But whether you’re migrating all or just a selection of your business processes, you’ll need to outline a plan.
Like with any software implementation, migrating from Salesforce to Dynamics requires a good deal of thought. You should start by determining a prospective ‘go live’ date for your new system. If you’re migrating away from Salesforce completely, this will likely be around the time your contract with Salesforce expires. This will give you a rough date to shoot for, though you should also add on a little wiggle room for any delays or unforeseen issues, and some time to train your users up on the new software.
Benchmark the latest salaries across a range of Dynamics roles and locations.
As any CRM user well knows, data is king when it comes to sales; the more-accurate and comprehensive your information, the better chance you have of turning leads into loyal customers.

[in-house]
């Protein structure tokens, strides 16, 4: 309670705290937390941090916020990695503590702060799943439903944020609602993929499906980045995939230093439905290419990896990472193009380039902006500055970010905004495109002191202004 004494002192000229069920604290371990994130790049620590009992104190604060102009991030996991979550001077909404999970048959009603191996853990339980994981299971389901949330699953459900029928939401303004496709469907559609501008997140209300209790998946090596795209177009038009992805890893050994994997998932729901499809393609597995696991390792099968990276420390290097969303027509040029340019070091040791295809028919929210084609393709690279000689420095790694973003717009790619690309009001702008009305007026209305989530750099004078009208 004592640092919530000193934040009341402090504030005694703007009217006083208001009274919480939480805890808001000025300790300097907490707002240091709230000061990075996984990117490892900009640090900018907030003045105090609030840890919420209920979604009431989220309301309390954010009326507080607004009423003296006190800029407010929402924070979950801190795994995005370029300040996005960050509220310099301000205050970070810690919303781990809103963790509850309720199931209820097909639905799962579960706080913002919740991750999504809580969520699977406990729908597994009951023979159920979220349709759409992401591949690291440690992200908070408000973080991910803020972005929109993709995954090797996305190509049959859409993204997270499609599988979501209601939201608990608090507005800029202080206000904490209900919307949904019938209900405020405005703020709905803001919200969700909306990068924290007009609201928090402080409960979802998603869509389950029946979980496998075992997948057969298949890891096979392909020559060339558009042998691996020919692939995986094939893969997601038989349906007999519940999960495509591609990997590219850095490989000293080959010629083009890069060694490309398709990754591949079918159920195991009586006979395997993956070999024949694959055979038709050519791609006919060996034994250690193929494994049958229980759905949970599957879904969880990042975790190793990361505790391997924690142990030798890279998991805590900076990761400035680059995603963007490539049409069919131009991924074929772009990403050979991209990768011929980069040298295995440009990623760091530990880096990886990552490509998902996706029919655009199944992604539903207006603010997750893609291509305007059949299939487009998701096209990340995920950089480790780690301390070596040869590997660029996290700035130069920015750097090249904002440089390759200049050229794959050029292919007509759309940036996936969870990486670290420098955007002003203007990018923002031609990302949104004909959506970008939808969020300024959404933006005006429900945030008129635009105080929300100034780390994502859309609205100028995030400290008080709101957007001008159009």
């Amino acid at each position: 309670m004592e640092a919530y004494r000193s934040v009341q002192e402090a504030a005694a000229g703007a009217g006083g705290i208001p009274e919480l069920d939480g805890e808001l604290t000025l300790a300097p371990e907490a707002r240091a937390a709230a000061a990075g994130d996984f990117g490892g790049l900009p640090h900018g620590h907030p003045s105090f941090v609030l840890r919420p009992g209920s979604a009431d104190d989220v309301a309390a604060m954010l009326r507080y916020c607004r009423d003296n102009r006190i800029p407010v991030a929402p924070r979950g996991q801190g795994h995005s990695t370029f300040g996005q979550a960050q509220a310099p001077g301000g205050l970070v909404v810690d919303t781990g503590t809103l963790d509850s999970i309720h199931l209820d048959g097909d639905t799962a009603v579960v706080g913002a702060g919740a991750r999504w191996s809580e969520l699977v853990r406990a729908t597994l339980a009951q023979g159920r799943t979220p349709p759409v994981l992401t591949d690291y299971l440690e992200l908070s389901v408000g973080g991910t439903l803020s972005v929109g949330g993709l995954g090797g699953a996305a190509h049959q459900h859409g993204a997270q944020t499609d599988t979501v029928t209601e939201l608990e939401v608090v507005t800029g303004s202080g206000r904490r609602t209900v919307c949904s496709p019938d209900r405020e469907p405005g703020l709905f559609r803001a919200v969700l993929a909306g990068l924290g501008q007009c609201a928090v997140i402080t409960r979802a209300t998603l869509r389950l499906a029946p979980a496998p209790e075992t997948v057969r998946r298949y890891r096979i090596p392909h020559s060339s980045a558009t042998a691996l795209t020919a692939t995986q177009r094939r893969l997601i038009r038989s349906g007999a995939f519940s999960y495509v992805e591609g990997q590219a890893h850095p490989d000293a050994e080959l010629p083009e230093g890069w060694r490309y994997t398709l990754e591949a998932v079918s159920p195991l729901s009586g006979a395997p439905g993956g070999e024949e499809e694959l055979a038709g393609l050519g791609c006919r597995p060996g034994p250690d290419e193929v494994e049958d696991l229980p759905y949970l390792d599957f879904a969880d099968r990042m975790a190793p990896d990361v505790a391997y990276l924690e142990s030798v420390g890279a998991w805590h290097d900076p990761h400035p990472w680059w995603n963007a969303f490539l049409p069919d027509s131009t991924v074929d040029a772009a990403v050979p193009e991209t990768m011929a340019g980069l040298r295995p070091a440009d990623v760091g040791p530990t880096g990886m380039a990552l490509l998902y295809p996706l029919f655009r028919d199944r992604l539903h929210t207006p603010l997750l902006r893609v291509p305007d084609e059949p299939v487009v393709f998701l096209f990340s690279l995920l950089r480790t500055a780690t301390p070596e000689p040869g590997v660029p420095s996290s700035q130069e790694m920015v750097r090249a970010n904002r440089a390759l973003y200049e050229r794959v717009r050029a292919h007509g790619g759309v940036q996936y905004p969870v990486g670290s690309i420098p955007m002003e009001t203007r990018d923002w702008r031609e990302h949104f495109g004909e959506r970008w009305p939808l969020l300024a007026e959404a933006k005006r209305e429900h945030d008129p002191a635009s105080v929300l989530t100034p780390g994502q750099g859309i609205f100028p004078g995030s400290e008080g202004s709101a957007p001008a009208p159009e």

Though there may be a temptation to just copy all of your current data over to the new system as it is, changing your CRM is an ideal time to do a little Spring cleaning. Putting in some time before the migration to tidy things up will make launching your new CRM easier, and can eliminate many potential hiccups once it goes live.
Data cleansing is essential to maintaining a productive and profitable CRM, but even with the best of intentions, poor habits are likely to build up over time. It’s a good idea to comb through your data on a regular basis, so you can cull as many inactive or duplicate contacts as possible and make sure your data is in good shape. However, if you haven’t given your database a good going-over recently, migration is the perfect time to do a bit of housekeeping.